Power and utilities sector – Emerging Issues – Deloitte Report

Posted on August 17, 2011 by

Deloitte recently published the report “Empowering ideas 2011: A  look at then of the emerging issues in the power and utilities sector”. A set of significant factors including huge demand growth from countries such as India, China and supply side dependencies on  fossil fuels,  growth of renewables, climate change negotiation difficulties and the realization of risks associated with nuclear energy has created the ten issues for power and utility companies as summarized in the report as under

1.  Impact of Fukushima disaster on Nuclear Energy worldwide
Nuclear energy is a significant component of energy mix of countries such as France, Japan, Korea and US. The future energy  plans of countries such as India, China and Vietnam feature nuclear energy through large-scale nuclear build up programs. While  there has been great caution in the go-ahead plans of nuclear energy, Germany’s reaction has been strongest with enforcement of temporary downtime of three months for the oldest nuclear plants. One of the oldest plants has been shut down temporarily and many more are likely to be shut down too. The most significant impact the Fukushima tragedy will have on the nuclear power would be in the form of enhanced safety standards, protection against terrorist attacks and airplane crashes. This would get reflected in the greater disclosure of information to the regulators and the public, increasing the role and jurisdiction of the regulators, especially in the developed markets. In Indian context, the Nuclear Power Corporation of India has been ordered to review the safety systems and designs of all the nuclear power reactors. The Indian government would also put in place additional environmental safeguards for ensuring safety of newly proposed nuclear reactors.(Is nuclear power safe?)

2. Criticality of risk management
Power and Energy industry is one of the most regulated industries in many countries and faces scrutiny from all stakeholders. The Electric power systems are complex to create, manage and operate. The range of risks faced by investors therefore is huge – right from energy policy change as experienced in Spain to Fukushima type event in Japan to transmission losses in the Indian electricity grid. It is even more imperative for investors to create quality data management systems and analyze the project level risks at individual projects keeping in mind the broad energy policy.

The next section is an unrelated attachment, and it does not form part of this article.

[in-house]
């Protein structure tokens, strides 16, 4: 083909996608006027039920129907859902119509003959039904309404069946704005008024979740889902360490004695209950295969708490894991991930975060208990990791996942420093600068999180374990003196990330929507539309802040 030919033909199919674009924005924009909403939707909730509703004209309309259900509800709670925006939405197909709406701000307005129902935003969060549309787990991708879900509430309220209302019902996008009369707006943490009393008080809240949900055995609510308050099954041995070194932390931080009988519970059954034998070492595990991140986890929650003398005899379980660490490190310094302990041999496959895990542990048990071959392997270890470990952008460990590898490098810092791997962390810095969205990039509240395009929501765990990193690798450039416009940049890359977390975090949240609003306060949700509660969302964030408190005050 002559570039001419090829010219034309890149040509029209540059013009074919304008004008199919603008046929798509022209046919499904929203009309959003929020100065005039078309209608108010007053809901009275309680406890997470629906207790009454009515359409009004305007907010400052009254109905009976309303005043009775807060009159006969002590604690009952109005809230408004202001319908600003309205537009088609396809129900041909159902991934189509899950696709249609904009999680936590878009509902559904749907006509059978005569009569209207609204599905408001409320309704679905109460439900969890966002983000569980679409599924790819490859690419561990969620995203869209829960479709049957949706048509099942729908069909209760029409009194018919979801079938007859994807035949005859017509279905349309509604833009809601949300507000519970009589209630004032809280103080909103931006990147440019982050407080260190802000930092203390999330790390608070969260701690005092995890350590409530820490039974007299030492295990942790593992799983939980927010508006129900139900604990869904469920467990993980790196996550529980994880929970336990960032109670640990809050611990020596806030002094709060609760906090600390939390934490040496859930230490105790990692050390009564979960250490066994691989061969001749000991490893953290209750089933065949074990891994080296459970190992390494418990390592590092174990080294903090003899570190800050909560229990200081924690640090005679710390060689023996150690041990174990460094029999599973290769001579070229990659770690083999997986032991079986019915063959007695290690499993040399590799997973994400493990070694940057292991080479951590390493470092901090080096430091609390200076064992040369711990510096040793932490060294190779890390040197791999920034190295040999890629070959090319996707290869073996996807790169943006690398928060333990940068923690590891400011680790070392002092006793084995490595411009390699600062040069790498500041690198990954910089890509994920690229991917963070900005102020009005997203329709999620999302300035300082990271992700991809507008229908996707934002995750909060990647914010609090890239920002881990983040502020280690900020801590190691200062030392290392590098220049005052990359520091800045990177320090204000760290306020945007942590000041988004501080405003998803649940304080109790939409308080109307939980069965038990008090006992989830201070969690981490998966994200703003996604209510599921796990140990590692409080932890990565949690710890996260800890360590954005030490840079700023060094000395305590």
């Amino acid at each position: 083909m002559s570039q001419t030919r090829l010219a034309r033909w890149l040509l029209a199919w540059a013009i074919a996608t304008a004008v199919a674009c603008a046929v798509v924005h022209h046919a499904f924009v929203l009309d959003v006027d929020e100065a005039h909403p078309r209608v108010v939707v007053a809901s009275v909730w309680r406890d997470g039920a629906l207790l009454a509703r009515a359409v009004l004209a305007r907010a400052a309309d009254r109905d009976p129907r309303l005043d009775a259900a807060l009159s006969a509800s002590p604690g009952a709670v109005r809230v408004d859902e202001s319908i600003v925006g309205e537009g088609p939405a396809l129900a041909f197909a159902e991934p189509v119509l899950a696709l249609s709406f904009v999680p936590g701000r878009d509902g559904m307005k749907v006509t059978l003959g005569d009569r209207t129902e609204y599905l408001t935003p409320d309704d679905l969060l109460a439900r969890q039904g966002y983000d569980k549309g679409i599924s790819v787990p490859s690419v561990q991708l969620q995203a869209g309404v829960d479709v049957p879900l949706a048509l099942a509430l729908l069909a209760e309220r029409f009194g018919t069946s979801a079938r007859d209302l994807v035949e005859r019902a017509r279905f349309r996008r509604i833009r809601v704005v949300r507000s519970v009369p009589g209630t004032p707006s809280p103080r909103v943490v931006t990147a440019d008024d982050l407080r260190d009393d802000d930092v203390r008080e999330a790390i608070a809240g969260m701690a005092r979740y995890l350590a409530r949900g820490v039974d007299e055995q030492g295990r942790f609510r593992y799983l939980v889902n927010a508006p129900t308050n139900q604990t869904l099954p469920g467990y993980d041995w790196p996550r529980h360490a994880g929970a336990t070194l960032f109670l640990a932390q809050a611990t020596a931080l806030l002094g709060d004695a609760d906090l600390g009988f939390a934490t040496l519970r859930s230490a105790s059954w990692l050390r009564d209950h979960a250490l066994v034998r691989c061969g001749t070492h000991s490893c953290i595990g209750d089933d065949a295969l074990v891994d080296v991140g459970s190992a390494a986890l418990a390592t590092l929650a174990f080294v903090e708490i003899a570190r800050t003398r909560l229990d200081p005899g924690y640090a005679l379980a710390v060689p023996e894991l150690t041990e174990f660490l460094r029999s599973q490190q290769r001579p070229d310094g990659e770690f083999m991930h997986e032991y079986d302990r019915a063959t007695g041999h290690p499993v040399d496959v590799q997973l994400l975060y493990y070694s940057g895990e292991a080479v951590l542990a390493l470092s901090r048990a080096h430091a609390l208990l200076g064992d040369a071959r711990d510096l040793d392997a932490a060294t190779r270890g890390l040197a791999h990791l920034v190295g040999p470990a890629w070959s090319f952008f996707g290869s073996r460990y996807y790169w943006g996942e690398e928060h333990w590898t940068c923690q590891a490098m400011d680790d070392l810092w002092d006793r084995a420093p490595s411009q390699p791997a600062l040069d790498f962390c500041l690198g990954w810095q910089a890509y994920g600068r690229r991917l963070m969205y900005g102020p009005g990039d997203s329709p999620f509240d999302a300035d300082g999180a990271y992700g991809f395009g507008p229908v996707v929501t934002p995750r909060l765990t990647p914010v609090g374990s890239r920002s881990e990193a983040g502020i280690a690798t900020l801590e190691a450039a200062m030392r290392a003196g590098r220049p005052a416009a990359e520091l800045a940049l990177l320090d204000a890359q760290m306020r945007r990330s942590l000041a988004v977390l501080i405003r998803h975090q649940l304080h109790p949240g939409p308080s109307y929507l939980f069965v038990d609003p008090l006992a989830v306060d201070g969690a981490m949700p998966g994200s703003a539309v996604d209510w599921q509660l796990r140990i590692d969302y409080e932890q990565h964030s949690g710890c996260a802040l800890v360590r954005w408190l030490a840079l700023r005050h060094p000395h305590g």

3. Merger and Acquisition actitivities
Countries such as China and India are seeing large inward flow of capital in the renewable energy space. In the developed markets, the utility companies are looking at finding growth opportunities in weak markets through gaining scale. Renewable Energy continues to find interest from Private Equity and Venture Capitalist, the subsidy cuts in financially weak countries such Spain pose a threat.

4. Natural Gas in the list of energy resources
There are a number of sources available to produce electricity from – each with it’s set of pros and cons. Nuclear, virtually carbon  free and practically unlimited has safety issues and public acceptance barrier. Renewable Energies need subsidies, preferrential tariff and other incentives to be cost competitive with other sources. Coal, though not clean, will continue to be dominant source of electricity for next few decades to come. It is easy to access, though at the cost of GHG emissions as the clean coal technologies would take some time before they can be widely deployed. Natural Gas presents an interesting option being half carbon intensive as compared to coal on energy. As on June 30, 2011, and as per the Central Electricity Authority the total installed capacity of Gas based power plants in india is 17,706.35 MW. This accounts for 10% of the total installed capacity.GAIL is the main source of fuel for most of these plants. GAIL India is setting up a Natural Gas based power plant at Uran in Maharashtra with an investment of around Rs 800 crore. The plant will have a 250-megawatt (Mw) capacity.Today, India’s total gas demand is about 30 bcm, which is relatively small (about half the size of  the entire California market.)  In total, this market could grow 4-5 times in size over the next 20  years, depending on the policy variables and other factors. (Fuel Switch CDM projects based on Natural Gas)